HC Deb 05 August 1914 vol 65 cc1987-90

(1) His Majesty may at any time when a state of war exists between His Majesty and any foreign power, or when it appears that an occasion of imminent national danger or great emergency has arisen, by Order in Council impose restrictions on aliens, and provision may be made by the Order:—

  1. (a) for prohibiting aliens from landing in the United Kingdom, either generally or at certain places, and for imposing restrictions or conditions on aliens landing or arriving at any port in the United Kingdom; and
  2. (b) for prohibiting aliens from embarking in the United Kingdom, either generally or at certain places and for imposing restrictions and conditions on aliens embarking or about to embark in the United Kingdom; and
  3. (c) for the deportation of aliens from the United Kingdom; and
  4. (d) for requiring aliens to reside and remain within certain places or districts; and
  5. (e) for prohibiting aliens from residing or remaining in any areas specified in the Order; and
  6. (f) for requiring aliens residing in the United Kingdom to comply with such provisions as to registration, change of abode, travelling, or otherwise as may be made by the Order; and
  7. (g) for the appointment of officers to carry the Order into effect, and for 1988 conferring on such officers and on the Secretary of State such powers as may be necessary or expedient for the purposes of the Order; and
  8. (h) for imposing penalties on persons who aid or abet any contravention of the Order, and for imposing such obligations and restrictions on masters of ships or any other persons specified in the Order as appear necessary or expedient for giving full effect to the Order; and
  9. (i) for conferring upon such persons as may be specified in the Order such powers with respect to arrest, detention, search of premises or persons, and otherwise, as may be specified in the Order, and for any other ancillary matters for which it appears expedient to provide with a view to giving full effect to the Order; and
  10. (k) for any other matters which appear necessary or expedient with a view to the safety of the realm.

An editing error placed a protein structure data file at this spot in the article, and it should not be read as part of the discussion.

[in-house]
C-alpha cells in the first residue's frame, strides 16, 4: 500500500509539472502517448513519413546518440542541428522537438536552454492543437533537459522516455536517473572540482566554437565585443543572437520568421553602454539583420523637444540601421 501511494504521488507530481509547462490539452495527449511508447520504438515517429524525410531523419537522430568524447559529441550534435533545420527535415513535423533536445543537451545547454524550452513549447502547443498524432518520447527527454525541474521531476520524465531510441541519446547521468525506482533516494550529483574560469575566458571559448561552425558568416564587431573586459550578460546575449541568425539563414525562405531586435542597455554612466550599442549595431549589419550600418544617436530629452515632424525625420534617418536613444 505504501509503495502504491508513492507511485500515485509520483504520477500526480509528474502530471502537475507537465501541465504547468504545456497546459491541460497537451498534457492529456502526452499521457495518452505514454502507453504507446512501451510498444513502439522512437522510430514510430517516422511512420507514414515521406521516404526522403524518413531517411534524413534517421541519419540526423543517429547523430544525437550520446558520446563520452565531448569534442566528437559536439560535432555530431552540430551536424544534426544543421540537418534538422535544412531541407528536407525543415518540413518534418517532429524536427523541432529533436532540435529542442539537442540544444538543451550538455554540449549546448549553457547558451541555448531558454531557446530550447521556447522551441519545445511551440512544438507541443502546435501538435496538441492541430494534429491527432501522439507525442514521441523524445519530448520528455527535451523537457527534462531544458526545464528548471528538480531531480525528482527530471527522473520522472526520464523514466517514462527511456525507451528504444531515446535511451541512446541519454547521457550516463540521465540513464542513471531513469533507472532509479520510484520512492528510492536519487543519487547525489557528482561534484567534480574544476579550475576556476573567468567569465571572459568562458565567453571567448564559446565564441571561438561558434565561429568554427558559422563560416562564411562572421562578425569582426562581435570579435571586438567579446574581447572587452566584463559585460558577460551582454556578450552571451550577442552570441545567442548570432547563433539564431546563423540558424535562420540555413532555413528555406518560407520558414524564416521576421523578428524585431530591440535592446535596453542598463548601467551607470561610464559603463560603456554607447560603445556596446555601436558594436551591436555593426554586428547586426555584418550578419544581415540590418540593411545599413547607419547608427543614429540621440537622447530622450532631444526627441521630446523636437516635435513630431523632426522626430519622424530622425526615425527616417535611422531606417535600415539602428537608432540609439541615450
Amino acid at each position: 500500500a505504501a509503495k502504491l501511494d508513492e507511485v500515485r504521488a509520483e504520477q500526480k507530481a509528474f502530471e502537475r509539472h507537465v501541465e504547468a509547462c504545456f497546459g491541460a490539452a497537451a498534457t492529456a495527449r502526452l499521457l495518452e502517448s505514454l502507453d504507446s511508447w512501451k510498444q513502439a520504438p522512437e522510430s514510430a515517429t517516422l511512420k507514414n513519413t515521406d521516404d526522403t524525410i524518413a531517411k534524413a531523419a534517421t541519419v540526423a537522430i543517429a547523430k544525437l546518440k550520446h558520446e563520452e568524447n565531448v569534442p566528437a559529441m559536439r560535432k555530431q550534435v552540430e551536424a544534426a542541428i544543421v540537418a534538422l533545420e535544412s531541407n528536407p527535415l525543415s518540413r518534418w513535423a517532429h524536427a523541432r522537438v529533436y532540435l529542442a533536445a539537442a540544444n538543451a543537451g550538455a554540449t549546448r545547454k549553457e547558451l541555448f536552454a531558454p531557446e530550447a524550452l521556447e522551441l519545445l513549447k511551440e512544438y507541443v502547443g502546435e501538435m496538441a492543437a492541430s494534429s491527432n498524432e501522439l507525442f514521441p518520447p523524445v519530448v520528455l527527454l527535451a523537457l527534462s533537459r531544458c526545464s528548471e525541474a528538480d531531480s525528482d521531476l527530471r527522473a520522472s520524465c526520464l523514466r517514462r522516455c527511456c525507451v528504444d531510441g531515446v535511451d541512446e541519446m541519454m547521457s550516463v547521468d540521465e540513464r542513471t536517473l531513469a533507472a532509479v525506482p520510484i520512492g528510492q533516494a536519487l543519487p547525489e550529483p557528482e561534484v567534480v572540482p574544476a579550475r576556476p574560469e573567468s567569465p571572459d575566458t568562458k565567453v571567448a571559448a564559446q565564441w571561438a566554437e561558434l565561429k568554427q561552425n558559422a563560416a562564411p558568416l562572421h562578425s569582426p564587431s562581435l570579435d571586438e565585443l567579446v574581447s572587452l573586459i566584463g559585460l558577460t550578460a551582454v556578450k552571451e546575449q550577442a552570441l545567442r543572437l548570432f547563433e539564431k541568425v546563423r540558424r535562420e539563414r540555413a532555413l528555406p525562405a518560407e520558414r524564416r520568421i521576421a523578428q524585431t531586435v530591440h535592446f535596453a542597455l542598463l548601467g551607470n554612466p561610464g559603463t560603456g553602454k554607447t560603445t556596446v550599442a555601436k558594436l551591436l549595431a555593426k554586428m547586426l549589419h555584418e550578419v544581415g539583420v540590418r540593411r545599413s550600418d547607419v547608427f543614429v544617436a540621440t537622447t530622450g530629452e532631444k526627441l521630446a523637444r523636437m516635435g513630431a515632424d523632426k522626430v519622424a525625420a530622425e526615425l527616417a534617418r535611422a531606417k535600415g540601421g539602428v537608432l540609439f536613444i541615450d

(2) If any person acts in contravention of or fails to comply with any provisions of any such Order, he shall be liable on conviction under the Summary Jurisdiction Acts to a fine not exceeding one hundred pounds or to imprisonment with or without hard labour for a term not exceeding six months, and the Court before which he is convicted may, either in addition to or in lieu of any such punishment, require that person to enter into recognisances with or without sureties to comply with the provisions of the Order in Council or such provisions thereof as the Court may direct.

If any person fails to comply with an Order of the Court requiring him to enter into recognisances the Court or any Court of summary jurisdiction sitting for the same place may order him to be imprisoned with or without hard labour for any term not exceeding six months.

(3) Any provision of any Order in Council made under this Section with respect to aliens may relate either to aliens in general or to any class or description of aliens.

(4) If any question arises on any proceedings under any such Order, or with reference to anything done or proposed to be done under any such Order, whether any person is an alien or not, or is an alien of a particular class or not, the onus of proving that that person is not an alien, or, as the case may be, is not an alien of that class, shall lie upon that person.

(5) His Majesty may by Order in Council revoke, alter, or add to any Order in Council made under this Section as occasion requires.